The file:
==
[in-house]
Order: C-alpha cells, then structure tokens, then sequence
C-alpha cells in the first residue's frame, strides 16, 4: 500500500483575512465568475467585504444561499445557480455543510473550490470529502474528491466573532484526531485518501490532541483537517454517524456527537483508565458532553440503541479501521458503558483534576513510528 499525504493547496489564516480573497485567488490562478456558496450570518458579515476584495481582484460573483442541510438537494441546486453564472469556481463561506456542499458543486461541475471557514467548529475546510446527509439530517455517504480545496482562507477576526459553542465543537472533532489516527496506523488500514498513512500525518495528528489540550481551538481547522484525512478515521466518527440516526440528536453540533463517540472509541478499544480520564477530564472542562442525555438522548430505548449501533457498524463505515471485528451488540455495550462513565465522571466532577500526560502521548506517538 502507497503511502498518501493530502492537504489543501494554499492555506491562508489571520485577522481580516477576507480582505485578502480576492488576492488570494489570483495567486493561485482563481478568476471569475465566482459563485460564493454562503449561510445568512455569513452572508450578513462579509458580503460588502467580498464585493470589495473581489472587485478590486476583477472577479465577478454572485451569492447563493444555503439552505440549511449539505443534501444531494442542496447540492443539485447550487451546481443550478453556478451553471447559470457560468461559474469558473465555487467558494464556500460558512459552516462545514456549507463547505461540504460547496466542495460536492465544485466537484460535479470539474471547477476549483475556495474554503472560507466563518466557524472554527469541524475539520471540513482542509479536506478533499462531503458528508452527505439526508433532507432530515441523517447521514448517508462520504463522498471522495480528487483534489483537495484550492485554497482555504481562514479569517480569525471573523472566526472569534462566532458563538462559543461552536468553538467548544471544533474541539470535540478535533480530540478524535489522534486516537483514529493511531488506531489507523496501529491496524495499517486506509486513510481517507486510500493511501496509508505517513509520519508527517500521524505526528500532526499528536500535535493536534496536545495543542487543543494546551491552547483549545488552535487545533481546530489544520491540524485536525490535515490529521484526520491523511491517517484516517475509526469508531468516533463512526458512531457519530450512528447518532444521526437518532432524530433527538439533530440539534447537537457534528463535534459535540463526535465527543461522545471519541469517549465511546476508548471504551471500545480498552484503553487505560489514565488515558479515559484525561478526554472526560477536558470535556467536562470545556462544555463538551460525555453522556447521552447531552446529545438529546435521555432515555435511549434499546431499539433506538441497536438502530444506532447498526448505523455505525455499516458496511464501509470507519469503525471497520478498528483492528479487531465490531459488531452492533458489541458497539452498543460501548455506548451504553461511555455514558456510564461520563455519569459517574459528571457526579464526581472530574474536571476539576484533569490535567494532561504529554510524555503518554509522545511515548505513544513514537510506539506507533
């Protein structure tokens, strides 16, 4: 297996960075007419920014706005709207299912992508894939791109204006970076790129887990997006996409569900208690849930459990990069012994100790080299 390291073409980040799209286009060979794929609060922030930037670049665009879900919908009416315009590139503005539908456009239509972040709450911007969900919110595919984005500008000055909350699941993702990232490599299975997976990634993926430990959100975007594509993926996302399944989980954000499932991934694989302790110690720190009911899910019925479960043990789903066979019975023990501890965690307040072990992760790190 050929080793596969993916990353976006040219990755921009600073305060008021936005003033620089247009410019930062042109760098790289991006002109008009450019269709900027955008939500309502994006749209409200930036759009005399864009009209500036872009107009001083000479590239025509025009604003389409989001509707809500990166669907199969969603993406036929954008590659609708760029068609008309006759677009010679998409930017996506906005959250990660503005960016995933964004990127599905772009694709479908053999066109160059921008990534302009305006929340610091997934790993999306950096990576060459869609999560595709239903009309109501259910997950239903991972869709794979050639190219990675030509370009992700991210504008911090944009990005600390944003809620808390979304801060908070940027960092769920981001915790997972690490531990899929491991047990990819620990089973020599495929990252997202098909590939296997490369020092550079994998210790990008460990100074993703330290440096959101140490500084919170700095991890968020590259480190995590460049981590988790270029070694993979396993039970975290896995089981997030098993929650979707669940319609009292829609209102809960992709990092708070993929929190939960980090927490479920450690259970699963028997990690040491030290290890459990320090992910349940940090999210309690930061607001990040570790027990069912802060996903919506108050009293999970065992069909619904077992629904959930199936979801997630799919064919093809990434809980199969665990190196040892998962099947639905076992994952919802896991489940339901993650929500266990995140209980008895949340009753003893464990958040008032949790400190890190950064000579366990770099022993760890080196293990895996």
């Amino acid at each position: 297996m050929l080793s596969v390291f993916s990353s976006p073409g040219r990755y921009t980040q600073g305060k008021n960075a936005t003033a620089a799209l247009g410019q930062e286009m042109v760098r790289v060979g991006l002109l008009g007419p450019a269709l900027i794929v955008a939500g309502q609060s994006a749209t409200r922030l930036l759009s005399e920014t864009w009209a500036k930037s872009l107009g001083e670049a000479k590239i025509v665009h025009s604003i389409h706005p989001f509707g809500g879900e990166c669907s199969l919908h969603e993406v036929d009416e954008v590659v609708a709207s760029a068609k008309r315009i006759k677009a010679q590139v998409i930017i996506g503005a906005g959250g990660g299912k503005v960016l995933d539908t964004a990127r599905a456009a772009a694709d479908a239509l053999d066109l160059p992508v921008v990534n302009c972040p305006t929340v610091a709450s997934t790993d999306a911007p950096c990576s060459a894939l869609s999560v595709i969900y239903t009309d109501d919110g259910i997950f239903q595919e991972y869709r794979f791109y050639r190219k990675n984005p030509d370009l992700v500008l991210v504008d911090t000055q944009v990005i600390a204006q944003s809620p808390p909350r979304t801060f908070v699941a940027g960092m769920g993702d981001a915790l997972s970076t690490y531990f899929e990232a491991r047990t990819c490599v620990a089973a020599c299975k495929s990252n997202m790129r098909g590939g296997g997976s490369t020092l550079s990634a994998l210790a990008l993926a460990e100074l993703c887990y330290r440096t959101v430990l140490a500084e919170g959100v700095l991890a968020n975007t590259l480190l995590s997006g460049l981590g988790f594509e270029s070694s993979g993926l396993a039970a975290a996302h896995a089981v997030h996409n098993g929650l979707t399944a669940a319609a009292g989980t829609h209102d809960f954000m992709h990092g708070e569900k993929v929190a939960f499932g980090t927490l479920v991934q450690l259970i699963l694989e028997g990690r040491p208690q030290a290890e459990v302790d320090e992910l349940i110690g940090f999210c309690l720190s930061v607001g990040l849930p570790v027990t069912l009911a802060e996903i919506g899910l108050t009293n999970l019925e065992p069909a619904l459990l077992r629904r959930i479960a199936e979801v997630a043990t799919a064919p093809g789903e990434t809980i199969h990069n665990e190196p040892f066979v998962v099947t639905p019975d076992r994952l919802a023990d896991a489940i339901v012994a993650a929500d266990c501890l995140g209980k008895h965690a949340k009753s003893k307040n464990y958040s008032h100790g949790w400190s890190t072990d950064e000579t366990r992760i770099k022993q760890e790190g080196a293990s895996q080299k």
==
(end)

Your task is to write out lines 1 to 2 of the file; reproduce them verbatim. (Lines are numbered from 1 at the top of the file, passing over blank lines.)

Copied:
[in-house]
Order: C-alpha cells, then structure tokens, then sequence